N.J. Gov. Christie Pushes to End Teacher Tenure in Struggling Districts

By Daarel Burnette II — September 16, 2016 2 min read
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This story was written by Emmanuel Felton and originally posted on the Teacher Beat blog.

In the latest battle between New Jersey Gov. Chris Christie and the state’s teachers union, the governor has asked the state’s highest court to use a landmark 1985 decision to upend teacher- tenure protections in 31 low-income school districts around the state.

Asserting that despite $100 billion in additional state aid, little progress has been made in those districts, the administration is asking the court to release the state from a previously ordered school-funding formula and let the Commissioner of Education override state teacher-tenure protections and collective negotiation agreements to increase teacher effectiveness in the 31 districts.

In 1985, the New Jersey Supreme Court ruled in the case of Abbott v. Burke that the quality of the education that kids in the state’s poorest districts were receiving violated the state constitution’s guarantee of a “thorough and efficient system of education” for all New Jersey children. The state was eventually forced to adopt a school-aid formula that alleviated that funding gaps between the state’s rich and poor districts.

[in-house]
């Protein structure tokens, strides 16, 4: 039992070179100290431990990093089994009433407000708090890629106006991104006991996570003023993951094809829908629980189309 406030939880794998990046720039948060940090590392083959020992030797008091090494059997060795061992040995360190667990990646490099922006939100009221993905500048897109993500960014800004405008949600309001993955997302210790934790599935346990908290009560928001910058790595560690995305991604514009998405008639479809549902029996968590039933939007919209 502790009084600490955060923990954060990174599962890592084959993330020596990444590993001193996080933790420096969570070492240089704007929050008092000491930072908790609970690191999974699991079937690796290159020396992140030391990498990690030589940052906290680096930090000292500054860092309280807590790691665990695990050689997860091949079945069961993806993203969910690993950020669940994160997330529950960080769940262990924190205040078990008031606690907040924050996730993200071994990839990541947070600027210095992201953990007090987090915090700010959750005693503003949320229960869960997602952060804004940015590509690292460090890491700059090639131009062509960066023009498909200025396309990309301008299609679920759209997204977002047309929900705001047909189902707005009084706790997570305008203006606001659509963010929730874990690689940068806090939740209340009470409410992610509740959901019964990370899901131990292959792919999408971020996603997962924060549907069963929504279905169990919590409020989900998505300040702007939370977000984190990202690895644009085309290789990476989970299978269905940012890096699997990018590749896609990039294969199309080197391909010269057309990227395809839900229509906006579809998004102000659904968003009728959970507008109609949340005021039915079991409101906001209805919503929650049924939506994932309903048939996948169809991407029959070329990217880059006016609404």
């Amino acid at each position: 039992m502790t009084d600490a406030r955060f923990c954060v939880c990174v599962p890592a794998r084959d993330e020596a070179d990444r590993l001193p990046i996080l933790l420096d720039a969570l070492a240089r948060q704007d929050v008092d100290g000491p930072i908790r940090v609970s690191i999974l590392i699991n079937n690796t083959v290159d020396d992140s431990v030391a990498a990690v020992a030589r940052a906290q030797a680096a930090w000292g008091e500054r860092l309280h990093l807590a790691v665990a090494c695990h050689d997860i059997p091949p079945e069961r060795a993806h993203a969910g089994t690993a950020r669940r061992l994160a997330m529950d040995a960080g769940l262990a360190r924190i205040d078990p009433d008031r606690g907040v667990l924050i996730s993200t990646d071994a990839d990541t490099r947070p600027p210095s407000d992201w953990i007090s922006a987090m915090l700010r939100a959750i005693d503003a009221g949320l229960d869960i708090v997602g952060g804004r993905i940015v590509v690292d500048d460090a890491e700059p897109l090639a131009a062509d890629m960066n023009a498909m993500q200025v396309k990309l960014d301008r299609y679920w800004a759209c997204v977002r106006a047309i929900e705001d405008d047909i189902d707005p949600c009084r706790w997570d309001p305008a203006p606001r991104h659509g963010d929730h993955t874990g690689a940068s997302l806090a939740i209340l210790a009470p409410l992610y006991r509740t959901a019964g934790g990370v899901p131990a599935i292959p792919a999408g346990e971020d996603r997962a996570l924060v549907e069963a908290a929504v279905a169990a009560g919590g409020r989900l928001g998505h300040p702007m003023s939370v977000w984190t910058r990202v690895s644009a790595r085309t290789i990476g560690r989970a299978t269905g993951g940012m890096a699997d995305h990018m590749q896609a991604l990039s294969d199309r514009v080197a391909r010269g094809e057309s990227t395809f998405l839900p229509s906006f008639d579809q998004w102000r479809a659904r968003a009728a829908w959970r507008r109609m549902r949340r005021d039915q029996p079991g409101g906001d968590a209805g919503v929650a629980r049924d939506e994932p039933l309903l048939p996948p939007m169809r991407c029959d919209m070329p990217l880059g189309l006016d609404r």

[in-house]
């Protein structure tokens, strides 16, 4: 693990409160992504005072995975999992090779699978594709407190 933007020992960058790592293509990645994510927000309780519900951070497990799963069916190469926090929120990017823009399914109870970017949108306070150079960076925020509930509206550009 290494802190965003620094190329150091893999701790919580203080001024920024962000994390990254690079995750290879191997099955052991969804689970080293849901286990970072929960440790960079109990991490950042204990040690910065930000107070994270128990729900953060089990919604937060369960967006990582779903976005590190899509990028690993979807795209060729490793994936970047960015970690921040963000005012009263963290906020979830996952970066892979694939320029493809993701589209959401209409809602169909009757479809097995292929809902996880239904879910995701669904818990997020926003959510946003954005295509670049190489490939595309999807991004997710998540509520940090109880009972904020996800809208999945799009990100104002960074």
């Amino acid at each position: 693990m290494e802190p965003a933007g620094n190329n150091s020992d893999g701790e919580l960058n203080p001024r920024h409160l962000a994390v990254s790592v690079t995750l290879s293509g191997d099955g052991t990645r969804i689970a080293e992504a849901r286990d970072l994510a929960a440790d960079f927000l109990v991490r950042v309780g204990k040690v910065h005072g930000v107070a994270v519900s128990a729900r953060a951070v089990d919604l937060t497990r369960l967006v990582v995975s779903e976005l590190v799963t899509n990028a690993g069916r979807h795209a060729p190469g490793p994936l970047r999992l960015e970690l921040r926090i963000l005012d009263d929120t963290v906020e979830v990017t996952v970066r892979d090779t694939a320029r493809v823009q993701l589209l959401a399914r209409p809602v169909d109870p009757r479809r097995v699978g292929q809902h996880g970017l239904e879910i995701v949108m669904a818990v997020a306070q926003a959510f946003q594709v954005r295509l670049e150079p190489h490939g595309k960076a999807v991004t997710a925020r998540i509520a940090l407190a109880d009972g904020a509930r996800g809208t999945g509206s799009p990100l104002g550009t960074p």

In a court filing on Thursday that has some echoes of California’s Vergara case, the Christie administration asserted that those additional funds had done little to improve the state of public education in the state’s poorest communities and that changes to teacher policies were needed to improve those districts.

"[A]lthough the State has provided nearly $100 Billion in State funding to the SDA Districts since 1985, there has not been sufficient improvement in student performance,” the administration argued.

The administration goes on to assert that the state’s Tenure Act and provisions of collective bargaining agreements “effectively limit the Districts’ freedom to provide the students with the most qualified teachers, to introduce new programs or to increase total teacher/student contact hours, which would be in the best interest of the school children.”

In a statement responding to the court filing, the president of the state’s teachers union, the New Jersey Education Association, called the move a “frivolous legal challenge” by Christie to distract from the upcoming trials surrounding the Bridgegate scandal.

“He knows his legal argument does not hold water,” said NJEA president Wendell Steinhauer. “He tried this strategy before in a 2010 challenge to the Abbott decision and it was rejected by the court. This is not a legal strategy. It’s a political ploy.”

The move comes after a particularly tumultuous time in the relationship between the governor’s office and the teachers union. The governor has spent much of the summer pursuing a new funding formula that would equalize state aid to districts. Union leaders and Democrats have complained that the plan would likely lead to school closures and teacher layoffs in poor districts, reported The Record.

At a press conference last week, Christie, long known for his antagonistic relationship with educators, likened the union to the Corleones, the fictional Mafia family from the movie, “The Godfather.”

A version of this news article first appeared in the State EdWatch blog.

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